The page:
|Photo: Asbjørn Kristensen Høgsbro|
Some would say you can't tax people into good health, but an unfazed Denmark tried to set a Utopian example for the rest of the world last year when they began taxing fatty junk foods and chocolate ... also called the fat-sugar tax.
To the Danish, it seemed like a win-win for all. It would deter obesity-prone people from overindulging, and would further line the country's coffers if citizens lacked restraint.
Maybe it would lighten the healthcare burdens. And while many consumers cried "unfair", everyone expected it to work. It was only a slight discomfort for the greater good, after all. Not an outright form of abuse, right?
After one experimental year, it turned out to be an economic backfire largely unheard 'round the world. Consumer disapproval ensued and, according to Raw Story, the measure did nothing to change eating habits. Additionally,
The fat tax and the extension of the chocolate tax — the so-called sugar tax — has been criticised for increasing prices for consumers, increasing companies’ administrative costs and putting Danish jobs at risk, the Danish tax ministry said in a statement.The mandate caused consumers to take their money elsewhere -- across the border to purchase their favorite foods. "The Danish Food Workers Union told Food Navigator recently that the measure had led to a loss of 1,300 retail and manufacturing jobs there." (Source)
So, Denmark's government is cancelling the fat tax and will not introduce taxes on chocolate either. Some food chains will drop prices accordingly, most likely to aid in recovery and regain patrons.
The British Medical Journal actually concluded that prices on targeted foods would have to rise by 20% in order to be uncomfortable enough to cut consumption enough to affect obesity rates. And they suggested that the move would need to be coupled with government subsidies on fruit and vegetable produce in order to easily replace unhealthy cheap options with healthier eating.
Hey, there's a thought.
While cigarette smoking has dropped off -- yeah, prices rose about 50% in the last 10 years -- plenty of people still need their fix and pay dearly for it. Time will tell if New York's soda measures, as well as other countries' experiments, will benefit -- but the Danish fiasco should cause officials to pause and rethink the approach.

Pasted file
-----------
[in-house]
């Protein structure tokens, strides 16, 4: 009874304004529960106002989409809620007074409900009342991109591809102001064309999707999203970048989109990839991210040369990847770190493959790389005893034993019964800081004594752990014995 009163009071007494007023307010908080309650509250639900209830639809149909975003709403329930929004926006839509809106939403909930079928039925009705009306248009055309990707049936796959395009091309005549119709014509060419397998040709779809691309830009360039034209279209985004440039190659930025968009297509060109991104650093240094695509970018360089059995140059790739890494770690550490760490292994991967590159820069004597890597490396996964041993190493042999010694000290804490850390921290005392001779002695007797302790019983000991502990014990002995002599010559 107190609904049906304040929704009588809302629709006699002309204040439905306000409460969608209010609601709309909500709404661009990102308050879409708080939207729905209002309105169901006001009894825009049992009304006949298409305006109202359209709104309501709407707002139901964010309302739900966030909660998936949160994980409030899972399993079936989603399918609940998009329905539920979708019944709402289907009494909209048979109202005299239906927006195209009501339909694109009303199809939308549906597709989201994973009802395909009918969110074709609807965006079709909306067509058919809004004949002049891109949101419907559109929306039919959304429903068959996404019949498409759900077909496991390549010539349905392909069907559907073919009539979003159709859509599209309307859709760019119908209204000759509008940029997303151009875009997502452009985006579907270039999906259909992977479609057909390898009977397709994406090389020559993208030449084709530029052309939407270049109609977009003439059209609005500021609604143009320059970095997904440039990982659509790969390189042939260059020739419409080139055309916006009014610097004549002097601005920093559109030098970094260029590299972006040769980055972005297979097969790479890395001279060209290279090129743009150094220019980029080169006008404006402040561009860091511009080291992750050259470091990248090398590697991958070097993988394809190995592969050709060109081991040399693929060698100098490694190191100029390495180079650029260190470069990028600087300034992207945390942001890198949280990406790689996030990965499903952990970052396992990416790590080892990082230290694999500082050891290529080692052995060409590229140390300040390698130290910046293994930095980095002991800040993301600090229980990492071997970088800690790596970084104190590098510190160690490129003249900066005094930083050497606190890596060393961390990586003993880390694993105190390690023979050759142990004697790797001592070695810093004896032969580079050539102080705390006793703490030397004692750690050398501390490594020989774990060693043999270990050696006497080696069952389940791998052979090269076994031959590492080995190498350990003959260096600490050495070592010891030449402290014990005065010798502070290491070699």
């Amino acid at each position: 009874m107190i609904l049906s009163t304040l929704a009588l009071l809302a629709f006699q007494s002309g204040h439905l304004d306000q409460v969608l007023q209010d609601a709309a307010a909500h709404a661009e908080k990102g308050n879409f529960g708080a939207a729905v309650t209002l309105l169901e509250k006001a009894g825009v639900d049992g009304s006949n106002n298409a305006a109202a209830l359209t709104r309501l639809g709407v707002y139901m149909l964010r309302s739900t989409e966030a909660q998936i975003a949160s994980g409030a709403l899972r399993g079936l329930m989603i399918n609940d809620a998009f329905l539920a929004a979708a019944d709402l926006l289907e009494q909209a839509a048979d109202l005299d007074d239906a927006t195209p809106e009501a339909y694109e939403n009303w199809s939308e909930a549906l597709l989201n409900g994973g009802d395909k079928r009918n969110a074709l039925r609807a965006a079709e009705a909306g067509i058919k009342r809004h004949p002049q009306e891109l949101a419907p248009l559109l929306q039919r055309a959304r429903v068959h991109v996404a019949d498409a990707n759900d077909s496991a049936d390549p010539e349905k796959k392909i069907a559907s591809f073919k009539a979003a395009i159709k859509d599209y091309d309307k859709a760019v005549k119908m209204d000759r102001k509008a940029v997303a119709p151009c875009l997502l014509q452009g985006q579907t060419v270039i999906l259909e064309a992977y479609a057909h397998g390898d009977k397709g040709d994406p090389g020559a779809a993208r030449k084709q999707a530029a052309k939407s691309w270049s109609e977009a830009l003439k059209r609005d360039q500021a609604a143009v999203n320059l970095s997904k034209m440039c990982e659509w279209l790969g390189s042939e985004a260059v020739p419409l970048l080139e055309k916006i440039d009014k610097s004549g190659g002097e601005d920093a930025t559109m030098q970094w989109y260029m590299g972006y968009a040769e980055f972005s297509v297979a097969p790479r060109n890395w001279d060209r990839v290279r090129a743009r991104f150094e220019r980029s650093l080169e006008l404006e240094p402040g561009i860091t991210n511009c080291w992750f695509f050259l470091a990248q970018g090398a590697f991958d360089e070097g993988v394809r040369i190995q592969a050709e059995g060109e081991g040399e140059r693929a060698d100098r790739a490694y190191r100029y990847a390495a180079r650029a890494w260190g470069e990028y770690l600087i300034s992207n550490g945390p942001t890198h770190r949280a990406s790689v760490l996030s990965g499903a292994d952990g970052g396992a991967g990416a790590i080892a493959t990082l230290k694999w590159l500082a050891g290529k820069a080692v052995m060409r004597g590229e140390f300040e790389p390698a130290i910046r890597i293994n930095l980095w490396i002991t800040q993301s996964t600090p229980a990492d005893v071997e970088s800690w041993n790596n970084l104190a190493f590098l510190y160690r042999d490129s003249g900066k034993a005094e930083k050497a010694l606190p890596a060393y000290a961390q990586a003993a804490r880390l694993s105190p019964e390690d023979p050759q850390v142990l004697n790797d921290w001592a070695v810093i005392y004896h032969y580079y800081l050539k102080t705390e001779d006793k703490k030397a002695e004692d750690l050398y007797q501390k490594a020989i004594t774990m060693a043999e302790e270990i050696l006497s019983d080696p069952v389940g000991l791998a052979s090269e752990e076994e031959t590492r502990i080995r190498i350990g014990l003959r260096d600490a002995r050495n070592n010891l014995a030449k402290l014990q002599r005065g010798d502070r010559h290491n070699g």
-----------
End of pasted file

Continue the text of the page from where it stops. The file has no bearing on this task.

Is that even possible?
Another problem with letting health be dictated by bureaucracy is that they are far removed from each individual's needs and desires, so they are generally ignorant by design. Many are starting to realize that the war on all fat was a farce and that the complete lack thereof damages health. How can it be said that differing amounts of pizza and butter will make all people equally obese? More dieticians and health experts are actually embracing natural fats as a necessary part of a whole foods regimen.
It doesn't appear that public health consciousness is at the forefront of government initiatives; otherwise:
- Drugs supposedly tested for safety wouldn't be approved by the FDA and then upheld after injuring millions and killing tens of thousands each year.
- FDA would not conduct raids on small raw milk farmers, and create made-up health scares with the CDC.
- Food activists wouldn't be arrested.
- Millions wouldn't have been spent to introduce GMOs without safety testing and then to spend more millions to halt labeling for consumer awareness.
- Health workers and parents could decide with their conscience to vaccinate or not.
- People could grow community or yard gardens without bureaucratic molestation.
- Food pyramids/plates costing us about $2 million each round would actually show real nutrition instead of USDA-favored crops most subsidized by the government.
- Drinking water wouldn't be fluoridated...and that poisonous list goes on and on.
In dystopian novels like 1984, the quality drops in consumer products, prices and taxes inflate, and rationing is mandated. You probably remember it symbolized with Victory Gin and Victory Chocolate, as though the Proles had some freedom of choice. And they scrambled for the overpriced swill (while the elites enjoyed the good stuff), and those caught with black market "luxuries" were arrested and re-educated to believe they weren't worth it. Nearly the same thing happened to Russians living during the Bolshevik takeover and onto the creation of the Soviet Union.
So why after government-run agencies and corporate interests spent years getting people addicted and fat on garbage, calling it nutritious, would they all support taxing people into oblivion for those very same things? Is it really just about exploiting the consumer for money? Being the boss of what's good for you? Is it a symbolically bigger picture of herding people like fattened cattle?
Why after the induced addictions would world governments want to suddenly ween the masses off the choice of their little creature comforts?
Please leave your thoughts below.
Read other articles by Heather Callaghan Here
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